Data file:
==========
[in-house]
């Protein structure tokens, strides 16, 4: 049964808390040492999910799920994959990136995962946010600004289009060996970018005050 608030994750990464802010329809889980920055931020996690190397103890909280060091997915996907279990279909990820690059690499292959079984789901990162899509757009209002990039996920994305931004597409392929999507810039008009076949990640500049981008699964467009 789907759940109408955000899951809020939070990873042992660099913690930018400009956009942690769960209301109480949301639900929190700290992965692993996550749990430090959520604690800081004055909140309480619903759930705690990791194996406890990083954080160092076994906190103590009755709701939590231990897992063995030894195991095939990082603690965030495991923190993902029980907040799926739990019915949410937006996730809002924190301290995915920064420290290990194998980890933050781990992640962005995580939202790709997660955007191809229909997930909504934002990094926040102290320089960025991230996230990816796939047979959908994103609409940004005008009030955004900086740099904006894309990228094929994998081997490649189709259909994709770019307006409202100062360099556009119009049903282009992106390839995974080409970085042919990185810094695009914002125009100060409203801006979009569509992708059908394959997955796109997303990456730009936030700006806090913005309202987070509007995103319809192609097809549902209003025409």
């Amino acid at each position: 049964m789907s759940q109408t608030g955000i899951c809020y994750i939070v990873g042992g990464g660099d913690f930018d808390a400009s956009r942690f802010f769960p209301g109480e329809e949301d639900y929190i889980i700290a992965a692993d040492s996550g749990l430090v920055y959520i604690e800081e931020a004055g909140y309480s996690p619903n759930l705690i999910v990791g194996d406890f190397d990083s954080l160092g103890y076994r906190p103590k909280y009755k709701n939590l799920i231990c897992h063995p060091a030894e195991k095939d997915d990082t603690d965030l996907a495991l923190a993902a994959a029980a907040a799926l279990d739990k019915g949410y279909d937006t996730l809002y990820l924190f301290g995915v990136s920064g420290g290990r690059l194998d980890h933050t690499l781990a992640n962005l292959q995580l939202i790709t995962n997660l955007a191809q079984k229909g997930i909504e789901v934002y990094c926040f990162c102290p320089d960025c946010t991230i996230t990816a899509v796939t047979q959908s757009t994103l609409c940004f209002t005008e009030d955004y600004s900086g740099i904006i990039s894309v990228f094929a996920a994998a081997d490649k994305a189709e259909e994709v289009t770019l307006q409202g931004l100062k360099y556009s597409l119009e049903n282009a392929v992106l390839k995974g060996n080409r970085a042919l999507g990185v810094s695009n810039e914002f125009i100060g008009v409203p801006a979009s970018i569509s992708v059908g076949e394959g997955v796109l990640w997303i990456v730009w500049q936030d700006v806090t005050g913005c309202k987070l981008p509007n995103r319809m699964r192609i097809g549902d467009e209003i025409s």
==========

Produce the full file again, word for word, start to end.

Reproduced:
[in-house]
């Protein structure tokens, strides 16, 4: 049964808390040492999910799920994959990136995962946010600004289009060996970018005050 608030994750990464802010329809889980920055931020996690190397103890909280060091997915996907279990279909990820690059690499292959079984789901990162899509757009209002990039996920994305931004597409392929999507810039008009076949990640500049981008699964467009 789907759940109408955000899951809020939070990873042992660099913690930018400009956009942690769960209301109480949301639900929190700290992965692993996550749990430090959520604690800081004055909140309480619903759930705690990791194996406890990083954080160092076994906190103590009755709701939590231990897992063995030894195991095939990082603690965030495991923190993902029980907040799926739990019915949410937006996730809002924190301290995915920064420290290990194998980890933050781990992640962005995580939202790709997660955007191809229909997930909504934002990094926040102290320089960025991230996230990816796939047979959908994103609409940004005008009030955004900086740099904006894309990228094929994998081997490649189709259909994709770019307006409202100062360099556009119009049903282009992106390839995974080409970085042919990185810094695009914002125009100060409203801006979009569509992708059908394959997955796109997303990456730009936030700006806090913005309202987070509007995103319809192609097809549902209003025409």
């Amino acid at each position: 049964m789907s759940q109408t608030g955000i899951c809020y994750i939070v990873g042992g990464g660099d913690f930018d808390a400009s956009r942690f802010f769960p209301g109480e329809e949301d639900y929190i889980i700290a992965a692993d040492s996550g749990l430090v920055y959520i604690e800081e931020a004055g909140y309480s996690p619903n759930l705690i999910v990791g194996d406890f190397d990083s954080l160092g103890y076994r906190p103590k909280y009755k709701n939590l799920i231990c897992h063995p060091a030894e195991k095939d997915d990082t603690d965030l996907a495991l923190a993902a994959a029980a907040a799926l279990d739990k019915g949410y279909d937006t996730l809002y990820l924190f301290g995915v990136s920064g420290g290990r690059l194998d980890h933050t690499l781990a992640n962005l292959q995580l939202i790709t995962n997660l955007a191809q079984k229909g997930i909504e789901v934002y990094c926040f990162c102290p320089d960025c946010t991230i996230t990816a899509v796939t047979q959908s757009t994103l609409c940004f209002t005008e009030d955004y600004s900086g740099i904006i990039s894309v990228f094929a996920a994998a081997d490649k994305a189709e259909e994709v289009t770019l307006q409202g931004l100062k360099y556009s597409l119009e049903n282009a392929v992106l390839k995974g060996n080409r970085a042919l999507g990185v810094s695009n810039e914002f125009i100060g008009v409203p801006a979009s970018i569509s992708v059908g076949e394959g997955v796109l990640w997303i990456v730009w500049q936030d700006v806090t005050g913005c309202k987070l981008p509007n995103r319809m699964r192609i097809g549902d467009e209003i025409s």